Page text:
Allergies to other metals, such as silver or gold, are far less common (almost unheard of). In fact, most people who believe they are allergic to silver or gold are actually allergic to nickel, since trace amounts of nickel find their way into the silver or the gold due to the casting and manufacturing process.
In addition to nickel, other possible metal allergens include cobalt and chromates.
We recommend reading this guide by American Medical ID if you suspect you have some type of metal allergy.
The other cause of wedding ring rash is a skin reaction to the buildup of soap, moisture, or other debris under the ring. Constantly wearing a wedding ring gives the skin underneath little room to breathe or air itself out.
Moisture (from washing your hands with your ring on, for example) can thus remain trapped underneath the ring. This moisture can irritate the skin and cause the wedding ring rash.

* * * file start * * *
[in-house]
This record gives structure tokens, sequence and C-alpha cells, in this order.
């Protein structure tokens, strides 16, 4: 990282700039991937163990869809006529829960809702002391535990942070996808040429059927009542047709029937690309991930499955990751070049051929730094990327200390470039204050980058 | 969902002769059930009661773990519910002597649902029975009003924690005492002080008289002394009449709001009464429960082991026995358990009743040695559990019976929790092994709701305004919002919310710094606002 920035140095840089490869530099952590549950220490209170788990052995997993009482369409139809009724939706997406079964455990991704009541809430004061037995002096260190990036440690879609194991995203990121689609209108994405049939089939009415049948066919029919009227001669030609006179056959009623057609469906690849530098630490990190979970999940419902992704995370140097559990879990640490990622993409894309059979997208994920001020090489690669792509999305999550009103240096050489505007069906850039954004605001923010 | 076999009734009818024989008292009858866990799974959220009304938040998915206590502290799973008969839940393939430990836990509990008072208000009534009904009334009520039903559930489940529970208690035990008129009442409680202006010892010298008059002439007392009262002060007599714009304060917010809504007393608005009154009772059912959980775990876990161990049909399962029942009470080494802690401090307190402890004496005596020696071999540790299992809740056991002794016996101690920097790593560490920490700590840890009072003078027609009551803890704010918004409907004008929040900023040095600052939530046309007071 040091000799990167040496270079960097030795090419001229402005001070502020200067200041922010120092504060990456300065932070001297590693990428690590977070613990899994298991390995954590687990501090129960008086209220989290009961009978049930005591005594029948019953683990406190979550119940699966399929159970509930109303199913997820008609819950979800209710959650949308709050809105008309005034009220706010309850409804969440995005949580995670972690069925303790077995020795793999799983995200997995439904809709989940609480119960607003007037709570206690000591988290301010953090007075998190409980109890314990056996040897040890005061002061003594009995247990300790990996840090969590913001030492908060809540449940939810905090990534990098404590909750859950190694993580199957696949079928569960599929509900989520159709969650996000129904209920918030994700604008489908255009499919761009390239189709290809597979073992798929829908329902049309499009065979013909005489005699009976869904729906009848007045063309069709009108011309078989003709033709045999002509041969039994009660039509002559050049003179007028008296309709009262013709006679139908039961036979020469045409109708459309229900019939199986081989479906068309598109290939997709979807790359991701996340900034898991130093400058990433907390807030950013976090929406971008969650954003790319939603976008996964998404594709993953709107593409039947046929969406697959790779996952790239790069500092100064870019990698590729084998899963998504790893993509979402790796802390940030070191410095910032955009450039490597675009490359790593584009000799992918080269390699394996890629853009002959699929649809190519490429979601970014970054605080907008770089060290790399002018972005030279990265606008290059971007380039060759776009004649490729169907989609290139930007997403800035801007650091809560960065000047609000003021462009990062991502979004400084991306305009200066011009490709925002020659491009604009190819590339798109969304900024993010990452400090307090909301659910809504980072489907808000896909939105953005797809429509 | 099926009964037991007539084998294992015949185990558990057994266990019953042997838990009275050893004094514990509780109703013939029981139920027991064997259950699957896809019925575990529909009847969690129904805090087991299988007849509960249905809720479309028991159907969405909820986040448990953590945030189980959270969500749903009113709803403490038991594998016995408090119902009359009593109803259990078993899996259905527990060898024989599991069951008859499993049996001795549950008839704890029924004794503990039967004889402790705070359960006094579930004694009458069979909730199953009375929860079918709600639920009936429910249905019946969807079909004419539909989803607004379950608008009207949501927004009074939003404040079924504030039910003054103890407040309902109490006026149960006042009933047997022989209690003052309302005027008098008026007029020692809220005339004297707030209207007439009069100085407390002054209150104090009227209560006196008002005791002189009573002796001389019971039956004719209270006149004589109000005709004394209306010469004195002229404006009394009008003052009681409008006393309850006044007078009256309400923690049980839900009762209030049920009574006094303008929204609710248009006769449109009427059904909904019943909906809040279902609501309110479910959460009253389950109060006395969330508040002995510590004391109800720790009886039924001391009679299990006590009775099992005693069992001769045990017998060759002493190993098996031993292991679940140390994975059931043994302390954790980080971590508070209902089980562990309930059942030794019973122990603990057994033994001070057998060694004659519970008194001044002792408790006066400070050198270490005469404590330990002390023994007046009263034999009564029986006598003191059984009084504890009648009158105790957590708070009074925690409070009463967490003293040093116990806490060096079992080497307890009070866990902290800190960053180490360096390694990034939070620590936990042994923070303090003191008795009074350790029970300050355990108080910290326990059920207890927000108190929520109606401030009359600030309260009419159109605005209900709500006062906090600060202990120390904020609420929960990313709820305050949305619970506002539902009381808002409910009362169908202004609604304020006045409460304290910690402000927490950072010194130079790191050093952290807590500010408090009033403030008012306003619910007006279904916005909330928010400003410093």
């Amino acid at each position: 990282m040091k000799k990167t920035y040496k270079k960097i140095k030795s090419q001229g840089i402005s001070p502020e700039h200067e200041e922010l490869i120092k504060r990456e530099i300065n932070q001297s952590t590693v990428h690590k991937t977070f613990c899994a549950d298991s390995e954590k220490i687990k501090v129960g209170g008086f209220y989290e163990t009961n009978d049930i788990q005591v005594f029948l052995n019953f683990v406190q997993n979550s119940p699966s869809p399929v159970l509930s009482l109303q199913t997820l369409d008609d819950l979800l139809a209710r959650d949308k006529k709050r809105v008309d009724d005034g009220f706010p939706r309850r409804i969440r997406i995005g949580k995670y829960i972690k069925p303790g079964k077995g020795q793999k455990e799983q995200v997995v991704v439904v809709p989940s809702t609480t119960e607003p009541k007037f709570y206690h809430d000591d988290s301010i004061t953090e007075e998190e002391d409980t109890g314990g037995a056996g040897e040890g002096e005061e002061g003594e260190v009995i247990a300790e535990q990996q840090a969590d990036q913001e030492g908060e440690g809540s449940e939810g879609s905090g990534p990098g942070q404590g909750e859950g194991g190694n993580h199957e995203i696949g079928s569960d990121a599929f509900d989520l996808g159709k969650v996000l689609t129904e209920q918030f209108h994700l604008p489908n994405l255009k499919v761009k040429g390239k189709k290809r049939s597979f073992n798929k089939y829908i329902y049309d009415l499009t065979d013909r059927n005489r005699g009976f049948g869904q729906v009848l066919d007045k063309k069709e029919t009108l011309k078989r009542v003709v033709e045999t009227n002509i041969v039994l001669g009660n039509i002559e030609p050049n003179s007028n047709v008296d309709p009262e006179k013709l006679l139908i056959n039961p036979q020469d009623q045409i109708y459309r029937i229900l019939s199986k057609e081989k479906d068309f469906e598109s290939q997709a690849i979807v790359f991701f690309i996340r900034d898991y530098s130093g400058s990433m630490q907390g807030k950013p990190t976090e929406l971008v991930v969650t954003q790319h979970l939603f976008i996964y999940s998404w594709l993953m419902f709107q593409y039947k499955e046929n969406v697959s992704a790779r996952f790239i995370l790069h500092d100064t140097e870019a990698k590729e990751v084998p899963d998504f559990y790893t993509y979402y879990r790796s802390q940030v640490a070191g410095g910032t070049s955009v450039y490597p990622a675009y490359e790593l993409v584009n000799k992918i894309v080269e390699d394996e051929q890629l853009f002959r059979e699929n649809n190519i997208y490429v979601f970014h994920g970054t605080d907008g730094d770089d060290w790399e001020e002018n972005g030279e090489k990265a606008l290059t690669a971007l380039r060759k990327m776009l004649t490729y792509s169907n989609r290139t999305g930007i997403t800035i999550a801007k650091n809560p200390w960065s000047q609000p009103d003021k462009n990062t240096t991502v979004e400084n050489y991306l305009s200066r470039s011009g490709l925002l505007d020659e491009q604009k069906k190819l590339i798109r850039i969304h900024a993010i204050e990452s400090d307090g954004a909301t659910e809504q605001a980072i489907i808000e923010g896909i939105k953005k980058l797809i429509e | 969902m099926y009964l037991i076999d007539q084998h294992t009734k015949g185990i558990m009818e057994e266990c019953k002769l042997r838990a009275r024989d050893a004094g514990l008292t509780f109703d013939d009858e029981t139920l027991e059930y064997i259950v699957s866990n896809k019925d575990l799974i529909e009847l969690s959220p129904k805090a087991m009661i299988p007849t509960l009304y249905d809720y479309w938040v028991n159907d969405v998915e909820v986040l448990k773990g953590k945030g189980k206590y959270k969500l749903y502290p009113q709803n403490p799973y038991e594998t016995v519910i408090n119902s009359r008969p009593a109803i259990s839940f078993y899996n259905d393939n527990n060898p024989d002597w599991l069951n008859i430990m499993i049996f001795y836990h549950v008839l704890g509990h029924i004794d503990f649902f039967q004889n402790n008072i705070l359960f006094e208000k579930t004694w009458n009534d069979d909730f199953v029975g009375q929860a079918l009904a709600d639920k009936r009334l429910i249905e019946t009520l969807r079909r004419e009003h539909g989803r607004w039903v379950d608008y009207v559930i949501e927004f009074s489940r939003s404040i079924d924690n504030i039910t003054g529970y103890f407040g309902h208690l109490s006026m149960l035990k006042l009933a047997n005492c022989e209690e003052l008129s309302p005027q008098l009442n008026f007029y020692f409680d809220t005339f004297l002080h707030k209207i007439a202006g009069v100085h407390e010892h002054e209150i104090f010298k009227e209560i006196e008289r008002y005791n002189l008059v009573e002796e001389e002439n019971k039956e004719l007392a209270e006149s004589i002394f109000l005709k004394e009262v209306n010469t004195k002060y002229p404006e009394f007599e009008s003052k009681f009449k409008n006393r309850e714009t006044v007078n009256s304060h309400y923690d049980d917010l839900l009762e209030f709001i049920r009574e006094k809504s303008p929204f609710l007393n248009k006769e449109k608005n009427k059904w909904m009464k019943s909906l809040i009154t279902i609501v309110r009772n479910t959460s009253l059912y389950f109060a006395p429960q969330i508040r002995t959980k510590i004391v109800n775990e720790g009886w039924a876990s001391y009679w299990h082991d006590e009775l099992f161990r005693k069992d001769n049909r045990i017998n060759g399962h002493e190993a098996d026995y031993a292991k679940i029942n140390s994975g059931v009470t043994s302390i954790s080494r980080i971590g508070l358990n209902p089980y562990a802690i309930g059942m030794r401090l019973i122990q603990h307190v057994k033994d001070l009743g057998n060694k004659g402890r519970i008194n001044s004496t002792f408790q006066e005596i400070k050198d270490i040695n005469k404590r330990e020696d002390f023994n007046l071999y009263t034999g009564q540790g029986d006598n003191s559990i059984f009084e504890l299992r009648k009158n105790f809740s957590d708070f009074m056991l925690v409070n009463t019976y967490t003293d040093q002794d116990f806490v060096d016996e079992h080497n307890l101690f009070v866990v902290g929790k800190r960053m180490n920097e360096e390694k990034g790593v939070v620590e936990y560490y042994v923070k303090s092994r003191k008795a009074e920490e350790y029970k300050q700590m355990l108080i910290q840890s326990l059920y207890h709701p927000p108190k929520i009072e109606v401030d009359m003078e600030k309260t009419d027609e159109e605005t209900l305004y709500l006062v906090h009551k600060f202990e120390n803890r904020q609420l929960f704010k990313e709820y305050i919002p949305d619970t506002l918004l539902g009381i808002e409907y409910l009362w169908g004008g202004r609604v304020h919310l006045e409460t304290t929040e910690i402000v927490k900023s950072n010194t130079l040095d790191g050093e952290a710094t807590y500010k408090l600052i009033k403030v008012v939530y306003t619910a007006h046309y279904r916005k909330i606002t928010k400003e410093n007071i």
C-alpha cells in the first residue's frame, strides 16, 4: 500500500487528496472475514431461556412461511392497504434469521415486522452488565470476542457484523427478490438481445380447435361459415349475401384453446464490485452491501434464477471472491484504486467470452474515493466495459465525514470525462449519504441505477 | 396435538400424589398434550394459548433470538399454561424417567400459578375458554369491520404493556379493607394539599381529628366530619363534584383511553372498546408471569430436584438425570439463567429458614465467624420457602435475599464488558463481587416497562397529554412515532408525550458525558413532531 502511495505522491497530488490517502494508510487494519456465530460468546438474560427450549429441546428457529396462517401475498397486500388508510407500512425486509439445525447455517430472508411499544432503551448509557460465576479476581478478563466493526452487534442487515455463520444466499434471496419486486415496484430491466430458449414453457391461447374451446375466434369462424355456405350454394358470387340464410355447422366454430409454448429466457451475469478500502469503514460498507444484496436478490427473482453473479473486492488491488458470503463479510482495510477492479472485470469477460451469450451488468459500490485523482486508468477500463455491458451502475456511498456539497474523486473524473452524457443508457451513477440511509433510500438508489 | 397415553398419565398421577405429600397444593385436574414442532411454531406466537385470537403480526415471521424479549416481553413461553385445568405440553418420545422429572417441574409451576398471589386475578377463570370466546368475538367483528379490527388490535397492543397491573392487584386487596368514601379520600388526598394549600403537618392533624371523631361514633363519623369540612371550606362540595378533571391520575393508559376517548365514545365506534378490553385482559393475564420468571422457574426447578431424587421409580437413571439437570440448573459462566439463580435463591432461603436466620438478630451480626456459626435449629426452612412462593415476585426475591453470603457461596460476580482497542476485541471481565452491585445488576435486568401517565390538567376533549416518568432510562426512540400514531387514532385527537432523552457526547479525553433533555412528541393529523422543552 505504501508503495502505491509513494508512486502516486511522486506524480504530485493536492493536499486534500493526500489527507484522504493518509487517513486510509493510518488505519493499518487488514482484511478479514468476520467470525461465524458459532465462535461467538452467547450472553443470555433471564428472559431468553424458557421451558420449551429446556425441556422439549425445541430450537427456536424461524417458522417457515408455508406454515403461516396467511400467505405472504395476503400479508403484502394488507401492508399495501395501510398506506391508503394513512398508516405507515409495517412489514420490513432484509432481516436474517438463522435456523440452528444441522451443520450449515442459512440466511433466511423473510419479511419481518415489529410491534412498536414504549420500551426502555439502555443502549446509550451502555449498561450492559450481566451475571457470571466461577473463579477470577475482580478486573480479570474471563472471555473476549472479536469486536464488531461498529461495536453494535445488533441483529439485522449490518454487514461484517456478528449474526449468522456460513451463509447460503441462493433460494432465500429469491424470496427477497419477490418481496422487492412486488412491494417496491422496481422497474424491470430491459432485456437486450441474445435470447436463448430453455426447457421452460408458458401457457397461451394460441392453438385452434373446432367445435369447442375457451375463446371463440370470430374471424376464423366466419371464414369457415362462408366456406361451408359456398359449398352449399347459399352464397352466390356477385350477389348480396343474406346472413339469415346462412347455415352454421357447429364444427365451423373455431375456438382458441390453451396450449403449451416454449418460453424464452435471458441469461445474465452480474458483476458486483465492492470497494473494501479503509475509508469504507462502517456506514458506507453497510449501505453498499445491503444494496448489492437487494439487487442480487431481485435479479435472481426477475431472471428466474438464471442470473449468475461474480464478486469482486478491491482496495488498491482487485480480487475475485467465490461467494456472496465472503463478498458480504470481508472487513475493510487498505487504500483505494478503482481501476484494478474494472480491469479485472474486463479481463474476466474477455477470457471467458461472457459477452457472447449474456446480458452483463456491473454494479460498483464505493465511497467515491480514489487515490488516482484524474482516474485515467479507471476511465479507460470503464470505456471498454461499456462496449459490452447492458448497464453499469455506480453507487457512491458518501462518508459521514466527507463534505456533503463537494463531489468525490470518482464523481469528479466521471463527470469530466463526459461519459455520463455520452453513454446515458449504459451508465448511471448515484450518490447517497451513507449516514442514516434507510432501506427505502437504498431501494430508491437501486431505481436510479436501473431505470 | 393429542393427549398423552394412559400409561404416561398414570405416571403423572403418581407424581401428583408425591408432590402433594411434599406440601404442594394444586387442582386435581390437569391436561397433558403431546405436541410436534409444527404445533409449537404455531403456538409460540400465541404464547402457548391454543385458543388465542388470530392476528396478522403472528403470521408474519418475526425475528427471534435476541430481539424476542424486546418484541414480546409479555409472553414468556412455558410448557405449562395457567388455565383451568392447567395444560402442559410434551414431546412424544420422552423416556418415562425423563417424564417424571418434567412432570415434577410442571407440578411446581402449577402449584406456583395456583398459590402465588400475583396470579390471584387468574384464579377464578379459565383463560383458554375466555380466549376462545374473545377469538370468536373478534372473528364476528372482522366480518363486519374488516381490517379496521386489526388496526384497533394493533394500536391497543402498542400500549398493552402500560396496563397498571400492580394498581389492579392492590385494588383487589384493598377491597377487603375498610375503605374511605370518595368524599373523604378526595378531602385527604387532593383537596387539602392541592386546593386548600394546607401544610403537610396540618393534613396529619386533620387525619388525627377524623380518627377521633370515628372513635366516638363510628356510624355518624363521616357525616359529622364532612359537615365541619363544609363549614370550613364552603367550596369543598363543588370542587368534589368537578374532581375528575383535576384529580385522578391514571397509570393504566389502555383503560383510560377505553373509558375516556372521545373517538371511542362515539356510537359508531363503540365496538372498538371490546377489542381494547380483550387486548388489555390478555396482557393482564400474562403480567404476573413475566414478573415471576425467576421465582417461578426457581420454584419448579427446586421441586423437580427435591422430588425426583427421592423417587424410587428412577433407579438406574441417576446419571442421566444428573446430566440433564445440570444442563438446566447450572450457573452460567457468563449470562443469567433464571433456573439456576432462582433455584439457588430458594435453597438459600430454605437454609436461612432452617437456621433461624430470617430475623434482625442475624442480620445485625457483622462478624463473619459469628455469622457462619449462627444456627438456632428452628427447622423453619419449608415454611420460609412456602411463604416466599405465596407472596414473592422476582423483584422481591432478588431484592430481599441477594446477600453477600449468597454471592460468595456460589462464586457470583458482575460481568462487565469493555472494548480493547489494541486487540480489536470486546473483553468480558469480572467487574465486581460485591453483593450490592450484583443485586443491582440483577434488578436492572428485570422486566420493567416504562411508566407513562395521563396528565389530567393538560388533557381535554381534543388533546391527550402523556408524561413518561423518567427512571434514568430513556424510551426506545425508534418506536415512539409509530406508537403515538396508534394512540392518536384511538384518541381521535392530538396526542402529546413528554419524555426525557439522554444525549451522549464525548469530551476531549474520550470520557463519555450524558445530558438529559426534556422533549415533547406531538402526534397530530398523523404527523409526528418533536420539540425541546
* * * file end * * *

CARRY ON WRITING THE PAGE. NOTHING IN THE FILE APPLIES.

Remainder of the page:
Lotion and dead skin cells can also become trapped under the ring, serving as a welcoming home for bacterial growth, which can also cause the skin irritation.
Even soap can be a cause: detergent or particularly sudsy soap can become trapped under the ring and irritate the skin.
How to Deal with Wedding Ring Rash
Dealing with a Nickel Allergy
If you suspect that your wedding ring rash is due to an allergy to nickel, consult doctor, particularly a dermatologist or one who specializes in allergies. The doctor will sometimes be able to tell just by looking at your skin if you suffer from a nickel allergy or not.
If the doctor is not immediately able to diagnose a nickel allergy, he or she can perform a patch test on you to determine exactly what you are allergic to. During a patch test, the doctor will place tiny amounts of allergens on your skin and cover each area with a patch. (Even if a person has a severe allergy to one of the tested substances, the patch test is safe because the concentrations of the allergens tested are so low.)
The patches will remain on your skin for 48 hours. Once your doctor removes the patches, he or she will be able to determine if you are allergic to any of the tested substances. A positive test for an allergy will involve the skin underneath the patch appearing red and inflamed.